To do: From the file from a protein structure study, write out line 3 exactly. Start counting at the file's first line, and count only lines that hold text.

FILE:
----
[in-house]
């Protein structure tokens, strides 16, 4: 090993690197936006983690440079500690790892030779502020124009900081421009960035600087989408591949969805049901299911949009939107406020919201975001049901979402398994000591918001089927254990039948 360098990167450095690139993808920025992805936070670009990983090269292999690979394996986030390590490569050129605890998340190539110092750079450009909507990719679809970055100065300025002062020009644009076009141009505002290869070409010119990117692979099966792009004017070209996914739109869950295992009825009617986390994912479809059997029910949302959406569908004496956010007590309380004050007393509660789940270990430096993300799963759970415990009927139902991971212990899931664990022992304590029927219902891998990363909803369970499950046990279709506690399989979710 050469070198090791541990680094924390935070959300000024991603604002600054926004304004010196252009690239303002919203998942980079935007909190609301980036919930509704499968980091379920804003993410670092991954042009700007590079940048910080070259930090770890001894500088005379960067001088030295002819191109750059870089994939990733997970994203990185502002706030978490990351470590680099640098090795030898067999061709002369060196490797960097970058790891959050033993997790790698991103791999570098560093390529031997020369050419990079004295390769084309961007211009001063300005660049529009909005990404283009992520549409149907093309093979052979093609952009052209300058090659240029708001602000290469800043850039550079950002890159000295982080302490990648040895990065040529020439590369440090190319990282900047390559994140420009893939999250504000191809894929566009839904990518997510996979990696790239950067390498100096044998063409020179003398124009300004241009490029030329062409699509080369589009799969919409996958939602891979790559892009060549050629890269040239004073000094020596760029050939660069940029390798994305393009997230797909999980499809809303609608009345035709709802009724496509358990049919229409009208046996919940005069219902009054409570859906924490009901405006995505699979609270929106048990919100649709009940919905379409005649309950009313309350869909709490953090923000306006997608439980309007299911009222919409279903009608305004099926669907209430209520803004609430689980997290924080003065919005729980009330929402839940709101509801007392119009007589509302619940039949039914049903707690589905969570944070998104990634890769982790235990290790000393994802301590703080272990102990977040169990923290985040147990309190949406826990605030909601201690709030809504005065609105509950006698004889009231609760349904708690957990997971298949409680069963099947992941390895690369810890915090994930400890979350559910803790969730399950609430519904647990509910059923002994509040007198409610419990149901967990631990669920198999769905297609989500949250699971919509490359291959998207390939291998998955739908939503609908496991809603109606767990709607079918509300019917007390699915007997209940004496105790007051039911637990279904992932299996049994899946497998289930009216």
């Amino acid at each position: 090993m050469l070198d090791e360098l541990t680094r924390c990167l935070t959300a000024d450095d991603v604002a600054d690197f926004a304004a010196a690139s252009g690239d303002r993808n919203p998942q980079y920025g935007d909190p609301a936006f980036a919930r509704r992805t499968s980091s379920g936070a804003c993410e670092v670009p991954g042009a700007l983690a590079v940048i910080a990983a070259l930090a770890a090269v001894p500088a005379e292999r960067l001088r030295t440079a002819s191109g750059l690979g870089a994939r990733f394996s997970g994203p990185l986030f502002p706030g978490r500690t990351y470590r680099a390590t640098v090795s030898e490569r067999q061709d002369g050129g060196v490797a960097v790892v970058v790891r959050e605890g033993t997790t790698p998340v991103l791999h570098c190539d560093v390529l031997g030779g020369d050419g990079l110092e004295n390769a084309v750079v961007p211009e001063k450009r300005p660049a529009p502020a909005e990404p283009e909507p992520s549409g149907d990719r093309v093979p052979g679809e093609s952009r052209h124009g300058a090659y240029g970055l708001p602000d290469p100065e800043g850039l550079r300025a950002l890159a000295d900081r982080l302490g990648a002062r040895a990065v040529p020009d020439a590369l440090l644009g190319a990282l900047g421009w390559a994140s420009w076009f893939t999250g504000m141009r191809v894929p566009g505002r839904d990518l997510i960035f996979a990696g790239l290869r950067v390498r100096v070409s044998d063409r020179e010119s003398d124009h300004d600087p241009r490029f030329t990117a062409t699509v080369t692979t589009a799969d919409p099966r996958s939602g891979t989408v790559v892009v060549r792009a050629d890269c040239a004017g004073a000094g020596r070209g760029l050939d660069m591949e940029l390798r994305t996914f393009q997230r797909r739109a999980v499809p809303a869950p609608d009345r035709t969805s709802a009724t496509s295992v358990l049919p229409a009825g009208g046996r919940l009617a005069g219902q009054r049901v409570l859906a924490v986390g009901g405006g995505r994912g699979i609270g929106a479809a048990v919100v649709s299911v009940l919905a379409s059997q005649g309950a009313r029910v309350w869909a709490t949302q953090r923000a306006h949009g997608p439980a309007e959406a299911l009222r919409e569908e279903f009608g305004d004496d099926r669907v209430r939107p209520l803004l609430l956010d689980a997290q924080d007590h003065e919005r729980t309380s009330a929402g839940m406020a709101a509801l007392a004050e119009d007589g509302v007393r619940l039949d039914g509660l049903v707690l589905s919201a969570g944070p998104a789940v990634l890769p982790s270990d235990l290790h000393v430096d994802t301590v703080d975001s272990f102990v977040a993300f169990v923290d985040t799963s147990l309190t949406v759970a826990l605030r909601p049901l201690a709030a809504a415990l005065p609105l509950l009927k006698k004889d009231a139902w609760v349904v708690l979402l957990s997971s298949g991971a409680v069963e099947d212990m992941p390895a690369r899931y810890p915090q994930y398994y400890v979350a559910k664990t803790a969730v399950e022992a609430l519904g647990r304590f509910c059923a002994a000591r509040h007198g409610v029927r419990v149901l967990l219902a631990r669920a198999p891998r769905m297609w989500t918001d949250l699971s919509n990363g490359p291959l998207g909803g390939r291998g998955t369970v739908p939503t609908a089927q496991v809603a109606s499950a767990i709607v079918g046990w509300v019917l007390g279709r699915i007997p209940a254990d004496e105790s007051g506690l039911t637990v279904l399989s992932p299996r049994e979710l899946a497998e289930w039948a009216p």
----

């Amino acid at each position: 090993m050469l070198d090791e360098l541990t680094r924390c990167l935070t959300a000024d450095d991603v604002a600054d690197f926004a304004a010196a690139s252009g690239d303002r993808n919203p998942q980079y920025g935007d909190p609301a936006f980036a919930r509704r992805t499968s980091s379920g936070a804003c993410e670092v670009p991954g042009a700007l983690a590079v940048i910080a990983a070259l930090a770890a090269v001894p500088a005379e292999r960067l001088r030295t440079a002819s191109g750059l690979g870089a994939r990733f394996s997970g994203p990185l986030f502002p706030g978490r500690t990351y470590r680099a390590t640098v090795s030898e490569r067999q061709d002369g050129g060196v490797a960097v790892v970058v790891r959050e605890g033993t997790t790698p998340v991103l791999h570098c190539d560093v390529l031997g030779g020369d050419g990079l110092e004295n390769a084309v750079v961007p211009e001063k450009r300005p660049a529009p502020a909005e990404p283009e909507p992520s549409g149907d990719r093309v093979p052979g679809e093609s952009r052209h124009g300058a090659y240029g970055l708001p602000d290469p100065e800043g850039l550079r300025a950002l890159a000295d900081r982080l302490g990648a002062r040895a990065v040529p020009d020439a590369l440090l644009g190319a990282l900047g421009w390559a994140s420009w076009f893939t999250g504000m141009r191809v894929p566009g505002r839904d990518l997510i960035f996979a990696g790239l290869r950067v390498r100096v070409s044998d063409r020179e010119s003398d124009h300004d600087p241009r490029f030329t990117a062409t699509v080369t692979t589009a799969d919409p099966r996958s939602g891979t989408v790559v892009v060549r792009a050629d890269c040239a004017g004073a000094g020596r070209g760029l050939d660069m591949e940029l390798r994305t996914f393009q997230r797909r739109a999980v499809p809303a869950p609608d009345r035709t969805s709802a009724t496509s295992v358990l049919p229409a009825g009208g046996r919940l009617a005069g219902q009054r049901v409570l859906a924490v986390g009901g405006g995505r994912g699979i609270g929106a479809a048990v919100v649709s299911v009940l919905a379409s059997q005649g309950a009313r029910v309350w869909a709490t949302q953090r923000a306006h949009g997608p439980a309007e959406a299911l009222r919409e569908e279903f009608g305004d004496d099926r669907v209430r939107p209520l803004l609430l956010d689980a997290q924080d007590h003065e919005r729980t309380s009330a929402g839940m406020a709101a509801l007392a004050e119009d007589g509302v007393r619940l039949d039914g509660l049903v707690l589905s919201a969570g944070p998104a789940v990634l890769p982790s270990d235990l290790h000393v430096d994802t301590v703080d975001s272990f102990v977040a993300f169990v923290d985040t799963s147990l309190t949406v759970a826990l605030r909601p049901l201690a709030a809504a415990l005065p609105l509950l009927k006698k004889d009231a139902w609760v349904v708690l979402l957990s997971s298949g991971a409680v069963e099947d212990m992941p390895a690369r899931y810890p915090q994930y398994y400890v979350a559910k664990t803790a969730v399950e022992a609430l519904g647990r304590f509910c059923a002994a000591r509040h007198g409610v029927r419990v149901l967990l219902a631990r669920a198999p891998r769905m297609w989500t918001d949250l699971s919509n990363g490359p291959l998207g909803g390939r291998g998955t369970v739908p939503t609908a089927q496991v809603a109606s499950a767990i709607v079918g046990w509300v019917l007390g279709r699915i007997p209940a254990d004496e105790s007051g506690l039911t637990v279904l399989s992932p299996r049994e979710l899946a497998e289930w039948a009216p």